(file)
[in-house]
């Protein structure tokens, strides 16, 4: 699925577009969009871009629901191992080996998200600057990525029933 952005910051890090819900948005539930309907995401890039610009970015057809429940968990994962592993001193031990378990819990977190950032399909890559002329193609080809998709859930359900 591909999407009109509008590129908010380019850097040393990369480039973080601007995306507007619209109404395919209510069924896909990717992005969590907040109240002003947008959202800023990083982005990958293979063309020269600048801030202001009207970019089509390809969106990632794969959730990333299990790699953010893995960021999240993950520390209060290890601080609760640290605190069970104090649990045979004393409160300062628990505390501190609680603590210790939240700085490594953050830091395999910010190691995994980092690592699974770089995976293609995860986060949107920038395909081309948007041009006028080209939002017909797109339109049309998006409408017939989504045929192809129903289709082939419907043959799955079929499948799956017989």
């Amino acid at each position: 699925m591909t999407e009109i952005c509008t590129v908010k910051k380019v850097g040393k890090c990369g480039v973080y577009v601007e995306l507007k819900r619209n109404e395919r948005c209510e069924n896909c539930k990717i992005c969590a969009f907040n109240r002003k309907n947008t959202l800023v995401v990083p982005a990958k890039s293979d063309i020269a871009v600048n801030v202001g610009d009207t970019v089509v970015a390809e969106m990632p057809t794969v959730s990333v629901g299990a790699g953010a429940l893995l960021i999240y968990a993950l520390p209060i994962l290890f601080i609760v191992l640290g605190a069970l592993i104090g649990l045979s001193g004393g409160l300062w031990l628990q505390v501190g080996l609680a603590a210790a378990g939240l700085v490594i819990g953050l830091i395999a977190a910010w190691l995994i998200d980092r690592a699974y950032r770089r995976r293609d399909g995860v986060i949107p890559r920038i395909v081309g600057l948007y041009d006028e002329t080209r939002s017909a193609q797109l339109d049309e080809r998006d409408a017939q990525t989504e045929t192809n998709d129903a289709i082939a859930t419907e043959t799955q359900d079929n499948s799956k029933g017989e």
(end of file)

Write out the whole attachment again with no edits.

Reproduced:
[in-house]
């Protein structure tokens, strides 16, 4: 699925577009969009871009629901191992080996998200600057990525029933 952005910051890090819900948005539930309907995401890039610009970015057809429940968990994962592993001193031990378990819990977190950032399909890559002329193609080809998709859930359900 591909999407009109509008590129908010380019850097040393990369480039973080601007995306507007619209109404395919209510069924896909990717992005969590907040109240002003947008959202800023990083982005990958293979063309020269600048801030202001009207970019089509390809969106990632794969959730990333299990790699953010893995960021999240993950520390209060290890601080609760640290605190069970104090649990045979004393409160300062628990505390501190609680603590210790939240700085490594953050830091395999910010190691995994980092690592699974770089995976293609995860986060949107920038395909081309948007041009006028080209939002017909797109339109049309998006409408017939989504045929192809129903289709082939419907043959799955079929499948799956017989």
């Amino acid at each position: 699925m591909t999407e009109i952005c509008t590129v908010k910051k380019v850097g040393k890090c990369g480039v973080y577009v601007e995306l507007k819900r619209n109404e395919r948005c209510e069924n896909c539930k990717i992005c969590a969009f907040n109240r002003k309907n947008t959202l800023v995401v990083p982005a990958k890039s293979d063309i020269a871009v600048n801030v202001g610009d009207t970019v089509v970015a390809e969106m990632p057809t794969v959730s990333v629901g299990a790699g953010a429940l893995l960021i999240y968990a993950l520390p209060i994962l290890f601080i609760v191992l640290g605190a069970l592993i104090g649990l045979s001193g004393g409160l300062w031990l628990q505390v501190g080996l609680a603590a210790a378990g939240l700085v490594i819990g953050l830091i395999a977190a910010w190691l995994i998200d980092r690592a699974y950032r770089r995976r293609d399909g995860v986060i949107p890559r920038i395909v081309g600057l948007y041009d006028e002329t080209r939002s017909a193609q797109l339109d049309e080809r998006d409408a017939q990525t989504e045929t192809n998709d129903a289709i082939a859930t419907e043959t799955q359900d079929n499948s799956k029933g017989e």